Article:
Top of Page
Skip main navigation

Frequently Asked Questions

The American Psychological Association (2012) defines civic engagement as: “Individual and collective actions designed to identify and address issues of public concern.”

Civic Engagement at NSU is taking an active role in shaping one’s community, whether it be on-campus, here in Davie, across the state of Florida, or around the world. Civic engagement can take a variety of forms:

  • Regular volunteering
  • Community problem-solving
  • Engagement in the democratic process (including voting)

In the Office of Student Leadership and Civic Engagement, we have a wide variety of resources directed at getting you more involved in the community to help in building one collective impact.

According to a definition by California State University-Chico, “Civic engagement has its roots in service learning. Service learning, in turn grew out of voluntary community service: work performed by students, faculty, or other members of the university that contributes to the quality of life in the community. When voluntary community service is incorporated as an element of academic coursework, and when the service activity relates directly to the content of the course, it becomes service learning.

SERV stands for Student Enrichment Reinforced in Volunteerism and is the tracking mechanism for all student volunteer hours, whether submitted individually, as part of a student organization, or both. Students that track SERV hours through our office can receive verification of their hours at any time by contacting the SLCE office.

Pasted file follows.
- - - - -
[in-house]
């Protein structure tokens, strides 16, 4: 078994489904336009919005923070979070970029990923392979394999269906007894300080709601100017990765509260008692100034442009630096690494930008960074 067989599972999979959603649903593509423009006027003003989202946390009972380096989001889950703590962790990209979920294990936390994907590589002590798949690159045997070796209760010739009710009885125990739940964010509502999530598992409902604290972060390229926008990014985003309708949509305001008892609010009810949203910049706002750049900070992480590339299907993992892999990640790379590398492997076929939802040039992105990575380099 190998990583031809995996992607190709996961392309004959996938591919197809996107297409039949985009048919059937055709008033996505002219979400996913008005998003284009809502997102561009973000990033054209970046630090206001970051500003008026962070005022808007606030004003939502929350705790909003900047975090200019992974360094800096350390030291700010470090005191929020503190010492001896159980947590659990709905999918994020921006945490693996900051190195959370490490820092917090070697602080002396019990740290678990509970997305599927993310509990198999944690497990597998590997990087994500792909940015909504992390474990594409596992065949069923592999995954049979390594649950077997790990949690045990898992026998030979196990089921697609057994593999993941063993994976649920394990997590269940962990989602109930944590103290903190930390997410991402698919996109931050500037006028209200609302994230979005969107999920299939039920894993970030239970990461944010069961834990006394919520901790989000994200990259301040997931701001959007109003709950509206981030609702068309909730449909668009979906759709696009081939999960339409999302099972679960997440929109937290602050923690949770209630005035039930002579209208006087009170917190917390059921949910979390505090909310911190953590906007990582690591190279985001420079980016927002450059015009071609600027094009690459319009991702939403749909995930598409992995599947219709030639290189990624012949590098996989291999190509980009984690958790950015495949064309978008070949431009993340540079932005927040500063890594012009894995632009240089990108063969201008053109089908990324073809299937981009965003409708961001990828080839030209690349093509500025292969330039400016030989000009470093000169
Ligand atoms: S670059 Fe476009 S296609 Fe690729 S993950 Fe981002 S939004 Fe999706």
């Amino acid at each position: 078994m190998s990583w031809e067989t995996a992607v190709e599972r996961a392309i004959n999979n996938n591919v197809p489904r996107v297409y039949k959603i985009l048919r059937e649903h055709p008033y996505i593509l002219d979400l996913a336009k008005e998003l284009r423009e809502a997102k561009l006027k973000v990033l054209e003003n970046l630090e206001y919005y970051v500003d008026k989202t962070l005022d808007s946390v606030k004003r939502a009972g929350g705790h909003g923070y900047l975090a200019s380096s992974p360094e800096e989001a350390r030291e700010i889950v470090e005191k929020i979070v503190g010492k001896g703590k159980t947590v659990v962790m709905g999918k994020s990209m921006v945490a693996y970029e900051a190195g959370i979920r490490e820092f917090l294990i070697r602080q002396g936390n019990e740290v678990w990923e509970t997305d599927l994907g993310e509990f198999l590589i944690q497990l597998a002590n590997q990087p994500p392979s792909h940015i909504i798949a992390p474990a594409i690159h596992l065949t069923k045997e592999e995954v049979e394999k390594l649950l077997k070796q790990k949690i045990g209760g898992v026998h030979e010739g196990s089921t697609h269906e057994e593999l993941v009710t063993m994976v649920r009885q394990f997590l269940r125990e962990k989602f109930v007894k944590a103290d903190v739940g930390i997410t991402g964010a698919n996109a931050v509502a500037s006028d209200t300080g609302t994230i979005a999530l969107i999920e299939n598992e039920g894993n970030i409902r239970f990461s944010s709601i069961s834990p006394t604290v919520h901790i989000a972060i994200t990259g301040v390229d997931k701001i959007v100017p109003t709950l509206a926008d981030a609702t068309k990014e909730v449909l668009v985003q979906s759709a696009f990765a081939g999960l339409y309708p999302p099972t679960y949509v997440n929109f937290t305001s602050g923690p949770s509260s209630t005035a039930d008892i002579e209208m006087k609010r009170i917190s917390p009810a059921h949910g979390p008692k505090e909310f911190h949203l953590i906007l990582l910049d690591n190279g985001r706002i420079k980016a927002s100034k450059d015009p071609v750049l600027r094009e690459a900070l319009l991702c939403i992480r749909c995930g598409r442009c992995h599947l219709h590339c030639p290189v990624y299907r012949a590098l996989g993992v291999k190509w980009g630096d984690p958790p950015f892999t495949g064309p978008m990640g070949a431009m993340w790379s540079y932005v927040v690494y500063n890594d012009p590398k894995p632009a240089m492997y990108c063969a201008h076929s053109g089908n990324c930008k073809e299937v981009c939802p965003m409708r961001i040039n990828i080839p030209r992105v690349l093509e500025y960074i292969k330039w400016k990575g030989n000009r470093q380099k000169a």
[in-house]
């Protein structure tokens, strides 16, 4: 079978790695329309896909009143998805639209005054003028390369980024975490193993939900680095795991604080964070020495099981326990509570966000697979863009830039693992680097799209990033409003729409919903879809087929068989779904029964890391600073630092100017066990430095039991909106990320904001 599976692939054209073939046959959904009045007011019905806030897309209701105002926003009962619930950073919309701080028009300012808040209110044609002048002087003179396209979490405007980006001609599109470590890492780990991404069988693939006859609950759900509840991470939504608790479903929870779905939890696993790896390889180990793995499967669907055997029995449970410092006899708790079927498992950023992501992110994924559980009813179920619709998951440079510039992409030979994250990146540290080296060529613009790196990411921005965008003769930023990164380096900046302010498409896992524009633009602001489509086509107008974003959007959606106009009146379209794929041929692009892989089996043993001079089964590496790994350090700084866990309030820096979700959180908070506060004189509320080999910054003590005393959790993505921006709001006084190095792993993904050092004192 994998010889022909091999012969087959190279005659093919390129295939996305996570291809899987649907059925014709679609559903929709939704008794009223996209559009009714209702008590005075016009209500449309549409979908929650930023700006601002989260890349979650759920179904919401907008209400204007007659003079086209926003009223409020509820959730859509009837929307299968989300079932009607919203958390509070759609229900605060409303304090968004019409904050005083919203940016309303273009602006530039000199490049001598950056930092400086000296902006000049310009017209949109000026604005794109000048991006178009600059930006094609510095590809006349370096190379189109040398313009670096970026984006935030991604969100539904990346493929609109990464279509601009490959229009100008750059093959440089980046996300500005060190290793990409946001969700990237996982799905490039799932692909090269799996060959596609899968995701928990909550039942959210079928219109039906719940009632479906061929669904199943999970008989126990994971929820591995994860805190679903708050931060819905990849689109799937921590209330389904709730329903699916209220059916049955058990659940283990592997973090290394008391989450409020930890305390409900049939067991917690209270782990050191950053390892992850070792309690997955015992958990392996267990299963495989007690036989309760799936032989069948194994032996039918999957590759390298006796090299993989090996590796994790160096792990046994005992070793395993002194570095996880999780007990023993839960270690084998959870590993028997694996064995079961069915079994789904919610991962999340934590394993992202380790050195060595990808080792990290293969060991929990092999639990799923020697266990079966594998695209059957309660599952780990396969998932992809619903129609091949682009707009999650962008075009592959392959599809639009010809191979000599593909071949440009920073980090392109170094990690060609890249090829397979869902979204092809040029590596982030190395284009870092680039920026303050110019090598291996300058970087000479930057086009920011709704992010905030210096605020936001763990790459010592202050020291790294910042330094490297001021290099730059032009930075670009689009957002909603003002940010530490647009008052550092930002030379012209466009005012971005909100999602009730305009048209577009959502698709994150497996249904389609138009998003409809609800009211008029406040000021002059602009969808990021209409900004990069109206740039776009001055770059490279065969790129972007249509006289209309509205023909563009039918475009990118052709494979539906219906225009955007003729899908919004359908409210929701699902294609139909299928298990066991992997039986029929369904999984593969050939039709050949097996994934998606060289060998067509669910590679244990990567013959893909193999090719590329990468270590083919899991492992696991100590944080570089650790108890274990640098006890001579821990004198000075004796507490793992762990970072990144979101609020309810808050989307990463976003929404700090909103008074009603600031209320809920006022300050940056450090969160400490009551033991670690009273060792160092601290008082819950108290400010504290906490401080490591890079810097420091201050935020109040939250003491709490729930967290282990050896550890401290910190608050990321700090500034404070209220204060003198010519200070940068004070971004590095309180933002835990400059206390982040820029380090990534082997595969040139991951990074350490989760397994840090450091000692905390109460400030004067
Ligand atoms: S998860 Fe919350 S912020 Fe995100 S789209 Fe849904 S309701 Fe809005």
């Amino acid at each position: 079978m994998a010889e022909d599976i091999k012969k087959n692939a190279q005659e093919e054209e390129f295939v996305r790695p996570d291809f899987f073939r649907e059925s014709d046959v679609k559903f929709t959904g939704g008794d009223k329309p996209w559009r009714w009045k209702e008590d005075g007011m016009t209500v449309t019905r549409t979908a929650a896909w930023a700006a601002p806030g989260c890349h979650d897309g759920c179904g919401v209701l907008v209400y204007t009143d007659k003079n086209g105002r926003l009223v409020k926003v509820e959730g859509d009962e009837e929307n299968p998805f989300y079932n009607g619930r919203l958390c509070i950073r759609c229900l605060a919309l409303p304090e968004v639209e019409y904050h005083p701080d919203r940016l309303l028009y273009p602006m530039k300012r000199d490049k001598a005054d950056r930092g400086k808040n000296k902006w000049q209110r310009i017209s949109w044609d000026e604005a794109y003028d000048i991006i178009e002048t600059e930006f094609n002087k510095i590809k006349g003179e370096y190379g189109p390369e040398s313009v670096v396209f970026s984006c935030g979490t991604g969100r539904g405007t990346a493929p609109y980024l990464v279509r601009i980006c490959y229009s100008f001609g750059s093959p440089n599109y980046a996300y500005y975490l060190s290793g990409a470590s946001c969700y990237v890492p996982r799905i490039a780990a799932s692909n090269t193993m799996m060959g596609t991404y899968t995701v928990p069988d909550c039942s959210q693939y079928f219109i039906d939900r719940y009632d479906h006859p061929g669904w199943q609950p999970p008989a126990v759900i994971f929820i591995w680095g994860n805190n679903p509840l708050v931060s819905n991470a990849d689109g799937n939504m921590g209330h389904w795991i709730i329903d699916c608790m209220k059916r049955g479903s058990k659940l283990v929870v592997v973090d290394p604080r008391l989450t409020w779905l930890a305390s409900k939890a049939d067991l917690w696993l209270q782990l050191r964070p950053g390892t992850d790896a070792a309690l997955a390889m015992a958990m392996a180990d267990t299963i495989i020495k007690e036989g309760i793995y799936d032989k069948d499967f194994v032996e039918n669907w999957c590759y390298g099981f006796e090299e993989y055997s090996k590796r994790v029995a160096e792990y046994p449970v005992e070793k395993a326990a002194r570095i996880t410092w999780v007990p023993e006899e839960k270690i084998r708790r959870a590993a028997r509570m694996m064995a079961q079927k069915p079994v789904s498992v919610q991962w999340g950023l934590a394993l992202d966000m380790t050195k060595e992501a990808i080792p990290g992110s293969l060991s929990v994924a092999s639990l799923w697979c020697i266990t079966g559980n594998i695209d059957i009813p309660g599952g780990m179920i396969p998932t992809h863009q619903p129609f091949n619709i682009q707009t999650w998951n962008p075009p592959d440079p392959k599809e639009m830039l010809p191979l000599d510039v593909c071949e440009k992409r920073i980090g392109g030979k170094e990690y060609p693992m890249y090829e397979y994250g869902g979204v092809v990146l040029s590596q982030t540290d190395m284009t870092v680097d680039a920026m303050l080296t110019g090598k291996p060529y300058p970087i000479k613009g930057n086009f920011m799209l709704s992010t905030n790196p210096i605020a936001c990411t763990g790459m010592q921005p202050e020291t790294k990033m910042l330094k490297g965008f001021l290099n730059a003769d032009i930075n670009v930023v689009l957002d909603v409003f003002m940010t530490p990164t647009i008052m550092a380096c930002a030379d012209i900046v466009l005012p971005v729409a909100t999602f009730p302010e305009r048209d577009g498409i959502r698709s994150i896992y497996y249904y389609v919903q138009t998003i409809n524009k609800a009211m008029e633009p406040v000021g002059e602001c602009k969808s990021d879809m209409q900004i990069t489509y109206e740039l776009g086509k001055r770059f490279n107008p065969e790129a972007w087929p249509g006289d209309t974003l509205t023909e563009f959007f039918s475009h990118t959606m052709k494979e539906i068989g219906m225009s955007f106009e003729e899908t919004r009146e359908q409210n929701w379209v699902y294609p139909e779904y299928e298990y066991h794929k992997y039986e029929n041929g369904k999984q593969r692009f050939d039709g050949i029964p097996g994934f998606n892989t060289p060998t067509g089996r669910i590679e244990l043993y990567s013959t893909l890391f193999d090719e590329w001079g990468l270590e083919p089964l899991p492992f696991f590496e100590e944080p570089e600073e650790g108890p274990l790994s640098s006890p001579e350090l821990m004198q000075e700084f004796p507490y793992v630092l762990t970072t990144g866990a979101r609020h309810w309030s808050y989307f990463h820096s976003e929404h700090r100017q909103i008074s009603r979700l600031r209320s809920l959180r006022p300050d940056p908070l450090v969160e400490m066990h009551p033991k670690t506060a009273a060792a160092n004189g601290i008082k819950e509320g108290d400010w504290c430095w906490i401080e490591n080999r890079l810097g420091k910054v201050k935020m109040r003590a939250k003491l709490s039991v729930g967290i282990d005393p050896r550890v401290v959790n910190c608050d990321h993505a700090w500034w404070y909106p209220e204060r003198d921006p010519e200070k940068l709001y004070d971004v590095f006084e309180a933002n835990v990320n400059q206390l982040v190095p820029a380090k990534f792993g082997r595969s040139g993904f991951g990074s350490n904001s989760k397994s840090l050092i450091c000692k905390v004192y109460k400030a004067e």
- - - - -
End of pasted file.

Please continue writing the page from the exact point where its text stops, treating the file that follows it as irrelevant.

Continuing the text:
There is a wide variety of ways to get involved in community service, including: alternative break/weekend trips, service-based student organizations, days of service, and much more! Use the links on our pages to find more about these exciting opportunities!

Civic engagement is a form of experiential learning. This type of learning, different than learning that takes place in the classroom, allows students to gain valuable skills that will supplement in-class instruction that can be applied toward the betterment of the community. Skills learned could also have a direct connection to help one’s search for graduate school or employment after graduation. Also, students that volunteer are statistically more connected to an institution, and more likely to graduate.

At NSU, we strive to see our students grow as servant-leaders. By taking leadership roles in clubs and organizations, learning more about the community around you-and then acting as an agent for change you will begin to grow as a leader in service to the community while developing needed life-skills along the way.

Return to top of page